Experiment (Experiment with what works and what doesn’t. Keep an open mind and remember that even if an approach to learning does not make sense to you, it may work for your children. We do not all learn in the same way).

Focus (Focus on natural strengths, not weaknesses. Unfortunately, it’s so much easier to pinpoint areas of weakness that need improvement than to bolster sources of strength. But you can’t build much on weaknesses-strengths provide a much better foundation!).

Learn (Learn more about learning styles in general. Pay close attention to your children’s and your learning styles in particular.)”

As she proceeds, she outlines four dominant learning styles and their characteristics:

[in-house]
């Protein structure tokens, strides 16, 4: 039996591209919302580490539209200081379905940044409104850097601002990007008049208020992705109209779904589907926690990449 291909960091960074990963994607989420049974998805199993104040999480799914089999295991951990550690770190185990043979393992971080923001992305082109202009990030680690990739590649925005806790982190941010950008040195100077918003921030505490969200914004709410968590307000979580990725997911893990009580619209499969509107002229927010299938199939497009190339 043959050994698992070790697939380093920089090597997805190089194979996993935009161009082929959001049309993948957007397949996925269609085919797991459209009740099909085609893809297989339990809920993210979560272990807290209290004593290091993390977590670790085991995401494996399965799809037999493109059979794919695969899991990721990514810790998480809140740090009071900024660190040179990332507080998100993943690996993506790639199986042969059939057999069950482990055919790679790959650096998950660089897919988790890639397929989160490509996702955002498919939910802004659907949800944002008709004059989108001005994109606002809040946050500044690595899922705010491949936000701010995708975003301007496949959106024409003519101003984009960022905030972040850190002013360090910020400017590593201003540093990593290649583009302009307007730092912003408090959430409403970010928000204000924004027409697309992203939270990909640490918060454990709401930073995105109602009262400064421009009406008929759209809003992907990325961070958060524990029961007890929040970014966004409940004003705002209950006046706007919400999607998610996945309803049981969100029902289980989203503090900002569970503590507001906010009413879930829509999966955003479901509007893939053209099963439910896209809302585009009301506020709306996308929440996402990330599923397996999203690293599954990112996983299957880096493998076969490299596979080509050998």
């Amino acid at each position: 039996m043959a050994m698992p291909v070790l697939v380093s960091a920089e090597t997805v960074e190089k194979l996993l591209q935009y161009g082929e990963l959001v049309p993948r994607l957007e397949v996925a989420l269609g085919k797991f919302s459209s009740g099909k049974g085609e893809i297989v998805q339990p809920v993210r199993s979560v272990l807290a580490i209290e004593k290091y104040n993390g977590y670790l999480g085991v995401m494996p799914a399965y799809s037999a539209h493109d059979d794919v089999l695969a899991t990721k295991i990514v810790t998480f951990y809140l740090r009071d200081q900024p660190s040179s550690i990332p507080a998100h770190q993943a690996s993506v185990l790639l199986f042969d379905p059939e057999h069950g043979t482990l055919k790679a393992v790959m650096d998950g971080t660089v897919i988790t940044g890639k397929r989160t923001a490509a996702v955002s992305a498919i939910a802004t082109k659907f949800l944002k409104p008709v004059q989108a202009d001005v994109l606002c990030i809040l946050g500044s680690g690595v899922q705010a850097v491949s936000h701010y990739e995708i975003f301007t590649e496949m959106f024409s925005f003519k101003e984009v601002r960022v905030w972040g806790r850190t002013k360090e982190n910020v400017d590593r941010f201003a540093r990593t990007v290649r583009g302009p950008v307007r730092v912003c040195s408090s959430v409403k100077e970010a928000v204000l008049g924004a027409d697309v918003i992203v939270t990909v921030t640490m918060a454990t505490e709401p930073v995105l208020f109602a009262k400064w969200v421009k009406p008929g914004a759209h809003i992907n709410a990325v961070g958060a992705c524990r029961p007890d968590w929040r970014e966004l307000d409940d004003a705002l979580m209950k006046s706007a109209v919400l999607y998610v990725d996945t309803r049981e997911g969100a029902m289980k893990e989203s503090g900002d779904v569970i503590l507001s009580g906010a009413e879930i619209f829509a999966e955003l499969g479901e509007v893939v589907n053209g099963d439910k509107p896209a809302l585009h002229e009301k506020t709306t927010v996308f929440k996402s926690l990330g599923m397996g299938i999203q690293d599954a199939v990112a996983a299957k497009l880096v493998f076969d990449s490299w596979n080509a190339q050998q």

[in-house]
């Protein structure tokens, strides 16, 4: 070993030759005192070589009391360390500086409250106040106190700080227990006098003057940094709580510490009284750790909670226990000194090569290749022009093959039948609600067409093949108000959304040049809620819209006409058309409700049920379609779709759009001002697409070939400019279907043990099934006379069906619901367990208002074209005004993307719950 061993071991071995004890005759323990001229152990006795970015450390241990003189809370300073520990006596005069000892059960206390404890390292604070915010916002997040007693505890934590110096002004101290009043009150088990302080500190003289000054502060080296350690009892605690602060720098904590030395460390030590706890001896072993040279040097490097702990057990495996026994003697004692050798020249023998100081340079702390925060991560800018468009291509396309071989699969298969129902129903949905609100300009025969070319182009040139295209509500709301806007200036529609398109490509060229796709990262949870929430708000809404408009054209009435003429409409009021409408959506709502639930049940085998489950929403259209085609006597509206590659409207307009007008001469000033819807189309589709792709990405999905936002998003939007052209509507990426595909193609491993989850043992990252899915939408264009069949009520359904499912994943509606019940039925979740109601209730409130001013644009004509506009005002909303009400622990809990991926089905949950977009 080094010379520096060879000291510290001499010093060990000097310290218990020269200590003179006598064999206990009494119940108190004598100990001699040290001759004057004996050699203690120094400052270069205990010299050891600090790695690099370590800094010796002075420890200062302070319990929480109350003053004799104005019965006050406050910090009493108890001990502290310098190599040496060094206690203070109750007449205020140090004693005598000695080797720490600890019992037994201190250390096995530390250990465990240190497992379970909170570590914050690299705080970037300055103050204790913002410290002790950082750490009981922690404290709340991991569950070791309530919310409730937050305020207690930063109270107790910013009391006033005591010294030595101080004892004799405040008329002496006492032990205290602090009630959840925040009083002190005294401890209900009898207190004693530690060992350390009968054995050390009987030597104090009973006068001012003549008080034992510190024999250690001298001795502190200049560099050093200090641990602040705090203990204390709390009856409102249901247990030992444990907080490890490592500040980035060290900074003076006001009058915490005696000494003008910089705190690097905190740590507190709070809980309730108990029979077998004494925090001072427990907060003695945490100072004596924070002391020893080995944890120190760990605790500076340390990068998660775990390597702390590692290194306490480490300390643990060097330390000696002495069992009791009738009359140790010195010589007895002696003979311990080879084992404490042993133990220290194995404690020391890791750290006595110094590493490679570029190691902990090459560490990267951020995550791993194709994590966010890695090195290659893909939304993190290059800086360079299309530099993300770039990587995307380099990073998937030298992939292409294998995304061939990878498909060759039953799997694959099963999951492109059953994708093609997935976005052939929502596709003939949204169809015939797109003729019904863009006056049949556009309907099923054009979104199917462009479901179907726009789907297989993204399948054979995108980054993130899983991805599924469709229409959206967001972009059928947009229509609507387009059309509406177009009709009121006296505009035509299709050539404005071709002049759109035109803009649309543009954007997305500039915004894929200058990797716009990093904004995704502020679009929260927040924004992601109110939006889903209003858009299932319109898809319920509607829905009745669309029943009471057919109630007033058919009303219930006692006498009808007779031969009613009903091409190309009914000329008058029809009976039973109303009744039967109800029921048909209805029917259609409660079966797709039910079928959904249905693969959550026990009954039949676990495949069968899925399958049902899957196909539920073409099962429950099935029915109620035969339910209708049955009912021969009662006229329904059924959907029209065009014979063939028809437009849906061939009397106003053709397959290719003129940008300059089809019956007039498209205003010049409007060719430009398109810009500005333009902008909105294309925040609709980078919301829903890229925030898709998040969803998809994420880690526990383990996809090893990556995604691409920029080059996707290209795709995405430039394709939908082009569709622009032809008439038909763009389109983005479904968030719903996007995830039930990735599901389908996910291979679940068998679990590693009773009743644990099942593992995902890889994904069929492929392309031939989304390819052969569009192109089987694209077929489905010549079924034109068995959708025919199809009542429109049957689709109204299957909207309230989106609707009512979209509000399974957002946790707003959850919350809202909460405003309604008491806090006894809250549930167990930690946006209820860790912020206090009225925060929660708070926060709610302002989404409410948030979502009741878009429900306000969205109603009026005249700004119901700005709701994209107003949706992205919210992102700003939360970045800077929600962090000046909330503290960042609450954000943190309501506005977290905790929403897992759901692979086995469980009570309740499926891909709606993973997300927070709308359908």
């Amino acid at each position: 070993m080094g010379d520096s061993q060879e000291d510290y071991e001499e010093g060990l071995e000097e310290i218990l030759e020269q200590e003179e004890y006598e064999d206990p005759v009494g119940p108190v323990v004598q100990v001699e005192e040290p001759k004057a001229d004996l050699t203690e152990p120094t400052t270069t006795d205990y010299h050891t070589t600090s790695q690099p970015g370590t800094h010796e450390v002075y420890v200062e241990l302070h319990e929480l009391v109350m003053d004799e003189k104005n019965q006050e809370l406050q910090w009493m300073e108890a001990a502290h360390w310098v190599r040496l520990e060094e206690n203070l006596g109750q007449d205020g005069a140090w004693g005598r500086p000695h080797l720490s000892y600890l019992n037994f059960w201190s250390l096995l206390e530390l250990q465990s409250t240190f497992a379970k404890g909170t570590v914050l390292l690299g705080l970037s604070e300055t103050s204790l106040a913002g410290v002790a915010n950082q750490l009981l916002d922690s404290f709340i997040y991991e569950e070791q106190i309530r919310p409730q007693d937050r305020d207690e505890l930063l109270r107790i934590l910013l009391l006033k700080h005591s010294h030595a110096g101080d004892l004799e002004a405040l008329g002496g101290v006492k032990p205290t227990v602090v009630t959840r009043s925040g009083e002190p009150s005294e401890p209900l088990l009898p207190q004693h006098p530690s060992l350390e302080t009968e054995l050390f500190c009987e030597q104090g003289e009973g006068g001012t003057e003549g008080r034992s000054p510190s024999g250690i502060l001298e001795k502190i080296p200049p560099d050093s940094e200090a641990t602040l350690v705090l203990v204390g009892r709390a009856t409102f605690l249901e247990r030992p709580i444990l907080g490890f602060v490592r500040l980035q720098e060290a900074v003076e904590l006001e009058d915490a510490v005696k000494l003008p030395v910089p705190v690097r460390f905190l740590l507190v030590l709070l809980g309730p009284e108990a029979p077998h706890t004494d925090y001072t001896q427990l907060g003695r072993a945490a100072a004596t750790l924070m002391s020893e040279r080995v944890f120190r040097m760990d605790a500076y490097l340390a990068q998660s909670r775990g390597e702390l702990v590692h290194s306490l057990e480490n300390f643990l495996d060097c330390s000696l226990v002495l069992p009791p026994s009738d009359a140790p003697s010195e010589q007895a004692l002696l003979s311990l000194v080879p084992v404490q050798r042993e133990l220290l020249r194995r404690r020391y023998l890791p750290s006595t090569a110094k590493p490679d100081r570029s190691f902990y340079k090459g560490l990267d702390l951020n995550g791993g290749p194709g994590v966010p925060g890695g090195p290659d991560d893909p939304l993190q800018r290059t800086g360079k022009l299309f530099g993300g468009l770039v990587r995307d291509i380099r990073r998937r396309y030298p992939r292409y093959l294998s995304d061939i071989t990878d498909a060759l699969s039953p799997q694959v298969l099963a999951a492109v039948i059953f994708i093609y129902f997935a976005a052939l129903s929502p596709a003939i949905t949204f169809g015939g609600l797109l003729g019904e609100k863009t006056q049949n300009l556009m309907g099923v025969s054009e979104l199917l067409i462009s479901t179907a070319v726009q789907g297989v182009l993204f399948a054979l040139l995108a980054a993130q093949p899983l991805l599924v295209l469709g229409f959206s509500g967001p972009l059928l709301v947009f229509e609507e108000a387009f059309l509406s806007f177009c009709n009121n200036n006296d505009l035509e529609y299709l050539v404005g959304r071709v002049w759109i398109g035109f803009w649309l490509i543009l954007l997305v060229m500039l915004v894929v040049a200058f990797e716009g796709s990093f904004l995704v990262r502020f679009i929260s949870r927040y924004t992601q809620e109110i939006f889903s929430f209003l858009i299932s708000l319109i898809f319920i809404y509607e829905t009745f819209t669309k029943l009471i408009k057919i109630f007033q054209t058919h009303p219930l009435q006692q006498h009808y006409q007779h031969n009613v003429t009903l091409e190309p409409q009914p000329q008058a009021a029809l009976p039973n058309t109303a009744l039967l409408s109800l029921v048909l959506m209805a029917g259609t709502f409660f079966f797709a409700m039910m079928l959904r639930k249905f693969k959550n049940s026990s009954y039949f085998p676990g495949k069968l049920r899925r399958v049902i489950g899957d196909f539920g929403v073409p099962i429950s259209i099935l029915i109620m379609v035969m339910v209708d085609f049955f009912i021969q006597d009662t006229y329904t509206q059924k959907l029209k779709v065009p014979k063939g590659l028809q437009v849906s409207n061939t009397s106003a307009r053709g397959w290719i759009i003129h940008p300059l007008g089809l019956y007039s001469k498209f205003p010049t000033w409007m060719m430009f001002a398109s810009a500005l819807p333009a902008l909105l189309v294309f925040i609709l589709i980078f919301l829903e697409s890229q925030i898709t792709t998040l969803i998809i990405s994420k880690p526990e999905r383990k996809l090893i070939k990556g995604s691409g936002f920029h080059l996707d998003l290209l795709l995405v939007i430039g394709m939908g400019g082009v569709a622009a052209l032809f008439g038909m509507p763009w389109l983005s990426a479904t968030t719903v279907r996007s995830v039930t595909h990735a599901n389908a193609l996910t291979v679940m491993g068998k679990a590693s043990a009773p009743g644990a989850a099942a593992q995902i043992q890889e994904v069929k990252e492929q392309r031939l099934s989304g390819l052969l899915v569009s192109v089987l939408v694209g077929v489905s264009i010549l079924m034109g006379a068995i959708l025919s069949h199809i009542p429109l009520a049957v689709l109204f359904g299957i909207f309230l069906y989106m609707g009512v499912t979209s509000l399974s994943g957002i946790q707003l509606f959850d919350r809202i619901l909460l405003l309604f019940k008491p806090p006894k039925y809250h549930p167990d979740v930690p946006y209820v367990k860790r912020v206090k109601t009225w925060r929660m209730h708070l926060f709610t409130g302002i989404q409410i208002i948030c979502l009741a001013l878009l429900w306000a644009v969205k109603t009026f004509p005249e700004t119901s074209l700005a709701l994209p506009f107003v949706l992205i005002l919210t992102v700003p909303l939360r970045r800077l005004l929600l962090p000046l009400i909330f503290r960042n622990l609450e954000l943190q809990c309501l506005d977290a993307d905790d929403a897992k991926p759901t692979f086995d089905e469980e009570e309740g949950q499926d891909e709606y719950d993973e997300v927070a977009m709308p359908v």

· Dominant Concrete Sequential (CS)

· Dominant Abstract Sequential (AS)

· Dominant Abstract Random (AR)

· Dominant Concrete Random(CR)

Learn details and comparison of what the four dominant learning styles might be on some key issues, from Cynthia Urich Tobias's book, The Way They Learn: How to Discover and Teach to Your Child’s Strengths.

Therefore, just because your child may not respond to you accordingly, it doesn’t always mean that your child isn’t listening! It could be differences in perceptions that cause you both not to be on the same page. It’s like speaking a foreign language that cannot be understood. Learning to listen to one another may result in effective communication, and effective communication is a lubricant that makes things run smoothly!